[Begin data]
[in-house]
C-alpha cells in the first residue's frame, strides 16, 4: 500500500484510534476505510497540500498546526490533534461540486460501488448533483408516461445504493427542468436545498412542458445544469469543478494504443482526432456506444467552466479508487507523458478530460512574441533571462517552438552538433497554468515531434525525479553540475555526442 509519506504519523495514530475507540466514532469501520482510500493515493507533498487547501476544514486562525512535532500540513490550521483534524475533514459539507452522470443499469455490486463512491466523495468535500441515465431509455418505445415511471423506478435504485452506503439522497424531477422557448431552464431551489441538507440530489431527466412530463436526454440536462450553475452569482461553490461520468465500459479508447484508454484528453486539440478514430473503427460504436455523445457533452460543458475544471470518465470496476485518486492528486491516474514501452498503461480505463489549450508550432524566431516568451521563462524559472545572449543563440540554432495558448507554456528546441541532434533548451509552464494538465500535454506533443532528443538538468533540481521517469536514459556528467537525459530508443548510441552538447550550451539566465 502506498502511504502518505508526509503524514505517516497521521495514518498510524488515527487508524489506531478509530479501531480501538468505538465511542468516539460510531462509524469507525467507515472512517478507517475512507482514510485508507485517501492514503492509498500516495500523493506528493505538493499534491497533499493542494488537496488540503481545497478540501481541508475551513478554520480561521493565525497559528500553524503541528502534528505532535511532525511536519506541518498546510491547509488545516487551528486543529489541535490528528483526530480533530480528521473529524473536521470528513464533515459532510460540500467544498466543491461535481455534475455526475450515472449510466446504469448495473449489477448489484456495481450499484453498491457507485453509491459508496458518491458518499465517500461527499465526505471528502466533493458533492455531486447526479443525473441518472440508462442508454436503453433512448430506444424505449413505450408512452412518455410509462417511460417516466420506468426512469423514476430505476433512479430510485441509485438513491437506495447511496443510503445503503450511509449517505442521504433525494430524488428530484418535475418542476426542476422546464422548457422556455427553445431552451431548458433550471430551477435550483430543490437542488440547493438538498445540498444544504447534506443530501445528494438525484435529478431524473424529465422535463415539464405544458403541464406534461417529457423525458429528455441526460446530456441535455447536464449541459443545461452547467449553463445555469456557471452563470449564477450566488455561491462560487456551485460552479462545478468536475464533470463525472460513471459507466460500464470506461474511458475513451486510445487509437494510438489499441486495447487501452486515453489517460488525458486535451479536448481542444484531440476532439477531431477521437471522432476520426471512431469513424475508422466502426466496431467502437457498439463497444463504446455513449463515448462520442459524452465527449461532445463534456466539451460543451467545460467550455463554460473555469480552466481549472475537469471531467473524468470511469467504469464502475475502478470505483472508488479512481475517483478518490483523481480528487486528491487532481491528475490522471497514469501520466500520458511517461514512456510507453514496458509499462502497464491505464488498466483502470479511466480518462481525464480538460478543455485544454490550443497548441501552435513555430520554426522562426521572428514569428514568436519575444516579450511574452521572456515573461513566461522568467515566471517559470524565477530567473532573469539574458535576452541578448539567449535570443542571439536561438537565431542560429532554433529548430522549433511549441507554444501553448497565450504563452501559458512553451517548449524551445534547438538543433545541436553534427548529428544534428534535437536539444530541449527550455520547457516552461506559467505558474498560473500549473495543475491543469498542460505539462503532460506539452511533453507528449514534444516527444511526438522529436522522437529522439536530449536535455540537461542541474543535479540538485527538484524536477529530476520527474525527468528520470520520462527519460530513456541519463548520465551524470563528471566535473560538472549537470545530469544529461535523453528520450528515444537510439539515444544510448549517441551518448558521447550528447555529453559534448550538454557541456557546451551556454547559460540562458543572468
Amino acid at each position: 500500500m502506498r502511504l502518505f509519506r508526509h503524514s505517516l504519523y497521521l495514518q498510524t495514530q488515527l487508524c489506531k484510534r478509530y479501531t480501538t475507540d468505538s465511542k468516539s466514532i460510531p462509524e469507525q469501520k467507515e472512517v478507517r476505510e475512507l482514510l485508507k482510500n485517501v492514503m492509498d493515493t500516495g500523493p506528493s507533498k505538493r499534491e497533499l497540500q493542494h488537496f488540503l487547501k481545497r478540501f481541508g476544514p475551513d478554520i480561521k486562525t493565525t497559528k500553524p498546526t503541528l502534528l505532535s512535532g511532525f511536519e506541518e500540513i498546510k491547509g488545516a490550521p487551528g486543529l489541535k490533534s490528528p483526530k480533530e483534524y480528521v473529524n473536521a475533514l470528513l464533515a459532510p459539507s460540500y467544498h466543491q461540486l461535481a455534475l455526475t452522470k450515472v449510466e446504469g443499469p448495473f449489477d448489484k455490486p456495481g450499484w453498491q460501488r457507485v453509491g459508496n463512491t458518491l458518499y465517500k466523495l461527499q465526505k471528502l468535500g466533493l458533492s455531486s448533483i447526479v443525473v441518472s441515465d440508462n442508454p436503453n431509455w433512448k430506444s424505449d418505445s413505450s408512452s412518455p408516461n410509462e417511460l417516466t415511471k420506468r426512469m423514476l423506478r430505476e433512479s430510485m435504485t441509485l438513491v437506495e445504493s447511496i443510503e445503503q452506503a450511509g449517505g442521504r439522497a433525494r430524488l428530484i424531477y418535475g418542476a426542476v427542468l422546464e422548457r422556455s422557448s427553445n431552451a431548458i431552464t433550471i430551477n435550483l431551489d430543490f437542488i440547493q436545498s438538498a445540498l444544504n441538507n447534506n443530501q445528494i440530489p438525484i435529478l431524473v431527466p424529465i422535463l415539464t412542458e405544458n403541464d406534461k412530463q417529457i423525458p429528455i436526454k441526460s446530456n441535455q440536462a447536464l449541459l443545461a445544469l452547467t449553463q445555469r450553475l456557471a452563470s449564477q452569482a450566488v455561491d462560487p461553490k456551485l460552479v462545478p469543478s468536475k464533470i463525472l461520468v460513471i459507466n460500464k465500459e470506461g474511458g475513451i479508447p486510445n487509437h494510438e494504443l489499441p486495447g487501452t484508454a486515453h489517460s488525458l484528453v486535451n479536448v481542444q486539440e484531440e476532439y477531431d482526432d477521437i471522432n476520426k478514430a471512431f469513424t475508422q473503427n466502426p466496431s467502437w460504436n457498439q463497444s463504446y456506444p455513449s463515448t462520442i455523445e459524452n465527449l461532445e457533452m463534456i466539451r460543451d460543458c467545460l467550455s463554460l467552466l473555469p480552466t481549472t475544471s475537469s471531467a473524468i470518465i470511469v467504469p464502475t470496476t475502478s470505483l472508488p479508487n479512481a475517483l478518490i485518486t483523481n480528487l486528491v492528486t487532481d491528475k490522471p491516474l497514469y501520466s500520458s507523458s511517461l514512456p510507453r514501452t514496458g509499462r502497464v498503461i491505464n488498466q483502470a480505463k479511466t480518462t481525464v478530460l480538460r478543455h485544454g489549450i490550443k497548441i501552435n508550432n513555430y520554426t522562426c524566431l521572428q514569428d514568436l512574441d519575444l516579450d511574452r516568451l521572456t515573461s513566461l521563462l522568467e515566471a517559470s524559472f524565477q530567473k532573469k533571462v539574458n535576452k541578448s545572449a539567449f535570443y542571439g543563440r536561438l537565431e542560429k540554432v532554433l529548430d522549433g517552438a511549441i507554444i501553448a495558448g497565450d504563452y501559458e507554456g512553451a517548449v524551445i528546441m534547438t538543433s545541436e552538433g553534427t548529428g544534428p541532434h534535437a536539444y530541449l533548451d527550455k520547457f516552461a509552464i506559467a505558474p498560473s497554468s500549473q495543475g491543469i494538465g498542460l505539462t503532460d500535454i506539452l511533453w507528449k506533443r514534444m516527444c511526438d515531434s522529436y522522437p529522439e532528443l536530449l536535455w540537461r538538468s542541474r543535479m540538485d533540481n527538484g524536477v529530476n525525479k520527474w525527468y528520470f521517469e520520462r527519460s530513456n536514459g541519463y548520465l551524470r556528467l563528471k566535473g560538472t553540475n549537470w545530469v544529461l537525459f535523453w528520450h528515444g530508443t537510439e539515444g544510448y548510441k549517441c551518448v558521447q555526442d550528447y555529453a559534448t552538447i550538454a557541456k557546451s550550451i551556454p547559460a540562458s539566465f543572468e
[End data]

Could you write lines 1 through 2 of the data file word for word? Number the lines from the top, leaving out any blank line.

[in-house]
C-alpha cells in the first residue's frame, strides 16, 4: 500500500484510534476505510497540500498546526490533534461540486460501488448533483408516461445504493427542468436545498412542458445544469469543478494504443482526432456506444467552466479508487507523458478530460512574441533571462517552438552538433497554468515531434525525479553540475555526442 509519506504519523495514530475507540466514532469501520482510500493515493507533498487547501476544514486562525512535532500540513490550521483534524475533514459539507452522470443499469455490486463512491466523495468535500441515465431509455418505445415511471423506478435504485452506503439522497424531477422557448431552464431551489441538507440530489431527466412530463436526454440536462450553475452569482461553490461520468465500459479508447484508454484528453486539440478514430473503427460504436455523445457533452460543458475544471470518465470496476485518486492528486491516474514501452498503461480505463489549450508550432524566431516568451521563462524559472545572449543563440540554432495558448507554456528546441541532434533548451509552464494538465500535454506533443532528443538538468533540481521517469536514459556528467537525459530508443548510441552538447550550451539566465 502506498502511504502518505508526509503524514505517516497521521495514518498510524488515527487508524489506531478509530479501531480501538468505538465511542468516539460510531462509524469507525467507515472512517478507517475512507482514510485508507485517501492514503492509498500516495500523493506528493505538493499534491497533499493542494488537496488540503481545497478540501481541508475551513478554520480561521493565525497559528500553524503541528502534528505532535511532525511536519506541518498546510491547509488545516487551528486543529489541535490528528483526530480533530480528521473529524473536521470528513464533515459532510460540500467544498466543491461535481455534475455526475450515472449510466446504469448495473449489477448489484456495481450499484453498491457507485453509491459508496458518491458518499465517500461527499465526505471528502466533493458533492455531486447526479443525473441518472440508462442508454436503453433512448430506444424505449413505450408512452412518455410509462417511460417516466420506468426512469423514476430505476433512479430510485441509485438513491437506495447511496443510503445503503450511509449517505442521504433525494430524488428530484418535475418542476426542476422546464422548457422556455427553445431552451431548458433550471430551477435550483430543490437542488440547493438538498445540498444544504447534506443530501445528494438525484435529478431524473424529465422535463415539464405544458403541464406534461417529457423525458429528455441526460446530456441535455447536464449541459443545461452547467449553463445555469456557471452563470449564477450566488455561491462560487456551485460552479462545478468536475464533470463525472460513471459507466460500464470506461474511458475513451486510445487509437494510438489499441486495447487501452486515453489517460488525458486535451479536448481542444484531440476532439477531431477521437471522432476520426471512431469513424475508422466502426466496431467502437457498439463497444463504446455513449463515448462520442459524452465527449461532445463534456466539451460543451467545460467550455463554460473555469480552466481549472475537469471531467473524468470511469467504469464502475475502478470505483472508488479512481475517483478518490483523481480528487486528491487532481491528475490522471497514469501520466500520458511517461514512456510507453514496458509499462502497464491505464488498466483502470479511466480518462481525464480538460478543455485544454490550443497548441501552435513555430520554426522562426521572428514569428514568436519575444516579450511574452521572456515573461513566461522568467515566471517559470524565477530567473532573469539574458535576452541578448539567449535570443542571439536561438537565431542560429532554433529548430522549433511549441507554444501553448497565450504563452501559458512553451517548449524551445534547438538543433545541436553534427548529428544534428534535437536539444530541449527550455520547457516552461506559467505558474498560473500549473495543475491543469498542460505539462503532460506539452511533453507528449514534444516527444511526438522529436522522437529522439536530449536535455540537461542541474543535479540538485527538484524536477529530476520527474525527468528520470520520462527519460530513456541519463548520465551524470563528471566535473560538472549537470545530469544529461535523453528520450528515444537510439539515444544510448549517441551518448558521447550528447555529453559534448550538454557541456557546451551556454547559460540562458543572468